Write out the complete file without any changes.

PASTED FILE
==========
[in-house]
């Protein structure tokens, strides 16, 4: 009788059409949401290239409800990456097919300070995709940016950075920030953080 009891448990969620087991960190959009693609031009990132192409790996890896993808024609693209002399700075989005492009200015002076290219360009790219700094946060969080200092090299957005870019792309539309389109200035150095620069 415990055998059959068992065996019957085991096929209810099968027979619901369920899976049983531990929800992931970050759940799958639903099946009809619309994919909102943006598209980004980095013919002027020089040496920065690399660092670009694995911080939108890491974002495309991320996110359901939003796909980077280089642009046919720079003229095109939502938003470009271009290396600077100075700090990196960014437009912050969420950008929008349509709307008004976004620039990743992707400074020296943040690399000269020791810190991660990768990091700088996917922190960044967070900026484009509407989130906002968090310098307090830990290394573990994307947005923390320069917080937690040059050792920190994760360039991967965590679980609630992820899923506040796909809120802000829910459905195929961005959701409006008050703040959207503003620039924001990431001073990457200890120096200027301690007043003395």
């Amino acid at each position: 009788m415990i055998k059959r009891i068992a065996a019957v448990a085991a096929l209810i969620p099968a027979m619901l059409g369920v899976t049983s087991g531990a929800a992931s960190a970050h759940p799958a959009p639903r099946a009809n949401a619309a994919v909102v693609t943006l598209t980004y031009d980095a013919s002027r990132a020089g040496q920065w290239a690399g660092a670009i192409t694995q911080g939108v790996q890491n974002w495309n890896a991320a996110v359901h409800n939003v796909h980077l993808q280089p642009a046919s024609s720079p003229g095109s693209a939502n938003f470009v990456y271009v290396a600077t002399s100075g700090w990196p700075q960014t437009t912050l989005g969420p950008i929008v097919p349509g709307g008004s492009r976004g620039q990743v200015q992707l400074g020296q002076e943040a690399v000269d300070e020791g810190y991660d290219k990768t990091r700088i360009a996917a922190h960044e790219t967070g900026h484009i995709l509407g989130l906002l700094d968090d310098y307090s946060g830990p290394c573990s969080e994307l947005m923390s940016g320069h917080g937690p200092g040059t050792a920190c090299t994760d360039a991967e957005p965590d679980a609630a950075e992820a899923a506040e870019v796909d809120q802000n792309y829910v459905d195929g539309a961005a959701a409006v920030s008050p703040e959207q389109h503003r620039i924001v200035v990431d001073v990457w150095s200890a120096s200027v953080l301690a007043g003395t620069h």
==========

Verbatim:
[in-house]
């Protein structure tokens, strides 16, 4: 009788059409949401290239409800990456097919300070995709940016950075920030953080 009891448990969620087991960190959009693609031009990132192409790996890896993808024609693209002399700075989005492009200015002076290219360009790219700094946060969080200092090299957005870019792309539309389109200035150095620069 415990055998059959068992065996019957085991096929209810099968027979619901369920899976049983531990929800992931970050759940799958639903099946009809619309994919909102943006598209980004980095013919002027020089040496920065690399660092670009694995911080939108890491974002495309991320996110359901939003796909980077280089642009046919720079003229095109939502938003470009271009290396600077100075700090990196960014437009912050969420950008929008349509709307008004976004620039990743992707400074020296943040690399000269020791810190991660990768990091700088996917922190960044967070900026484009509407989130906002968090310098307090830990290394573990994307947005923390320069917080937690040059050792920190994760360039991967965590679980609630992820899923506040796909809120802000829910459905195929961005959701409006008050703040959207503003620039924001990431001073990457200890120096200027301690007043003395």
């Amino acid at each position: 009788m415990i055998k059959r009891i068992a065996a019957v448990a085991a096929l209810i969620p099968a027979m619901l059409g369920v899976t049983s087991g531990a929800a992931s960190a970050h759940p799958a959009p639903r099946a009809n949401a619309a994919v909102v693609t943006l598209t980004y031009d980095a013919s002027r990132a020089g040496q920065w290239a690399g660092a670009i192409t694995q911080g939108v790996q890491n974002w495309n890896a991320a996110v359901h409800n939003v796909h980077l993808q280089p642009a046919s024609s720079p003229g095109s693209a939502n938003f470009v990456y271009v290396a600077t002399s100075g700090w990196p700075q960014t437009t912050l989005g969420p950008i929008v097919p349509g709307g008004s492009r976004g620039q990743v200015q992707l400074g020296q002076e943040a690399v000269d300070e020791g810190y991660d290219k990768t990091r700088i360009a996917a922190h960044e790219t967070g900026h484009i995709l509407g989130l906002l700094d968090d310098y307090s946060g830990p290394c573990s969080e994307l947005m923390s940016g320069h917080g937690p200092g040059t050792a920190c090299t994760d360039a991967e957005p965590d679980a609630a950075e992820a899923a506040e870019v796909d809120q802000n792309y829910v459905d195929g539309a961005a959701a409006v920030s008050p703040e959207q389109h503003r620039i924001v200035v990431d001073v990457w150095s200890a120096s200027v953080l301690a007043g003395t620069h």